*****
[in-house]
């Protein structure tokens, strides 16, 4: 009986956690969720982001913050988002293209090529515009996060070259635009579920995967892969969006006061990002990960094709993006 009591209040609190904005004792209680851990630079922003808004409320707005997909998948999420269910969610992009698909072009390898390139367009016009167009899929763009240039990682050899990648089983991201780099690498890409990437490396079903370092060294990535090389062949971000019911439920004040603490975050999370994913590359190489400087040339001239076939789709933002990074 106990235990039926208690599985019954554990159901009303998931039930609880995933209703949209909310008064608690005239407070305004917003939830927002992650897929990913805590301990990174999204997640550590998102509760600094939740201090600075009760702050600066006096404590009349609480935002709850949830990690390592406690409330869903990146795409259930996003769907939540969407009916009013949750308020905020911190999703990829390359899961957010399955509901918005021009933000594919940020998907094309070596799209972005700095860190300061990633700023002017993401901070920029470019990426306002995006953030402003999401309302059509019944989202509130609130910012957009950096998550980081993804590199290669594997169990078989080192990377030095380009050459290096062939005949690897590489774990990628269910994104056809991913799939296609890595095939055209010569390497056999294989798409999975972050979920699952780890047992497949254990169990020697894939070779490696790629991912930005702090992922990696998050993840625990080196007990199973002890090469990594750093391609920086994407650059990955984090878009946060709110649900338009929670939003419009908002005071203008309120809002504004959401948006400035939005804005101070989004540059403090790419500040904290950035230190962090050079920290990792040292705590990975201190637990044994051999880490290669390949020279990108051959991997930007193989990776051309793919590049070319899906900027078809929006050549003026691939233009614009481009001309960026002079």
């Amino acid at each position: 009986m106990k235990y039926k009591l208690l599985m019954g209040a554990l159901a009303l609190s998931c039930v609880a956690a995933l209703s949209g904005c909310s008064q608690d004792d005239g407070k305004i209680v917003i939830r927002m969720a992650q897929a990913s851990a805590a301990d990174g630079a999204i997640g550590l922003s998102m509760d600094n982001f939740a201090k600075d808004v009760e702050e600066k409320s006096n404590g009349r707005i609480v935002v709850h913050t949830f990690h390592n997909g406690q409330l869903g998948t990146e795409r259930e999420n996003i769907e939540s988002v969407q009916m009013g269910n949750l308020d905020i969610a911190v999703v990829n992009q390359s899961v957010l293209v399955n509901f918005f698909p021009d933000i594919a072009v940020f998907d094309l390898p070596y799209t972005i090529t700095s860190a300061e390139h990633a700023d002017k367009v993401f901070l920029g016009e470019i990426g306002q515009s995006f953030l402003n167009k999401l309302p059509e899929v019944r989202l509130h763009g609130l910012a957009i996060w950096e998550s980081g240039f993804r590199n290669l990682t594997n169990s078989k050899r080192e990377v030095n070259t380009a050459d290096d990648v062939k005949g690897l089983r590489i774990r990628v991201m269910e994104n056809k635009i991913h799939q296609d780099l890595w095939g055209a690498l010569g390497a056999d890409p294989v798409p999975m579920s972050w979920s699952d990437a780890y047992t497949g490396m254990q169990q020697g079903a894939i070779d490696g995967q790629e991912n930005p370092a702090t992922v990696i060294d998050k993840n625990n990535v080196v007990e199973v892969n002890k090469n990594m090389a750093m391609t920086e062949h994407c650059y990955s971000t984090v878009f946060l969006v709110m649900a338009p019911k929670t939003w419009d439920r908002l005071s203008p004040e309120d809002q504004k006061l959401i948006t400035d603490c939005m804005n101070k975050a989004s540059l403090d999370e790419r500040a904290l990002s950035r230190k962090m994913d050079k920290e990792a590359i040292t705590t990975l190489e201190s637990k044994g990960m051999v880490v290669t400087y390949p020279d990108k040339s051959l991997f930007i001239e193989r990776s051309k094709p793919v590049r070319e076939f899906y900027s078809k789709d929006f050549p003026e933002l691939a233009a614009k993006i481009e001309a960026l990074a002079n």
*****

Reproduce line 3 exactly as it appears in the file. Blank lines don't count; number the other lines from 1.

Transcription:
């Amino acid at each position: 009986m106990k235990y039926k009591l208690l599985m019954g209040a554990l159901a009303l609190s998931c039930v609880a956690a995933l209703s949209g904005c909310s008064q608690d004792d005239g407070k305004i209680v917003i939830r927002m969720a992650q897929a990913s851990a805590a301990d990174g630079a999204i997640g550590l922003s998102m509760d600094n982001f939740a201090k600075d808004v009760e702050e600066k409320s006096n404590g009349r707005i609480v935002v709850h913050t949830f990690h390592n997909g406690q409330l869903g998948t990146e795409r259930e999420n996003i769907e939540s988002v969407q009916m009013g269910n949750l308020d905020i969610a911190v999703v990829n992009q390359s899961v957010l293209v399955n509901f918005f698909p021009d933000i594919a072009v940020f998907d094309l390898p070596y799209t972005i090529t700095s860190a300061e390139h990633a700023d002017k367009v993401f901070l920029g016009e470019i990426g306002q515009s995006f953030l402003n167009k999401l309302p059509e899929v019944r989202l509130h763009g609130l910012a957009i996060w950096e998550s980081g240039f993804r590199n290669l990682t594997n169990s078989k050899r080192e990377v030095n070259t380009a050459d290096d990648v062939k005949g690897l089983r590489i774990r990628v991201m269910e994104n056809k635009i991913h799939q296609d780099l890595w095939g055209a690498l010569g390497a056999d890409p294989v798409p999975m579920s972050w979920s699952d990437a780890y047992t497949g490396m254990q169990q020697g079903a894939i070779d490696g995967q790629e991912n930005p370092a702090t992922v990696i060294d998050k993840n625990n990535v080196v007990e199973v892969n002890k090469n990594m090389a750093m391609t920086e062949h994407c650059y990955s971000t984090v878009f946060l969006v709110m649900a338009p019911k929670t939003w419009d439920r908002l005071s203008p004040e309120d809002q504004k006061l959401i948006t400035d603490c939005m804005n101070k975050a989004s540059l403090d999370e790419r500040a904290l990002s950035r230190k962090m994913d050079k920290e990792a590359i040292t705590t990975l190489e201190s637990k044994g990960m051999v880490v290669t400087y390949p020279d990108k040339s051959l991997f930007i001239e193989r990776s051309k094709p793919v590049r070319e076939f899906y900027s078809k789709d929006f050549p003026e933002l691939a233009a614009k993006i481009e001309a960026l990074a002079n």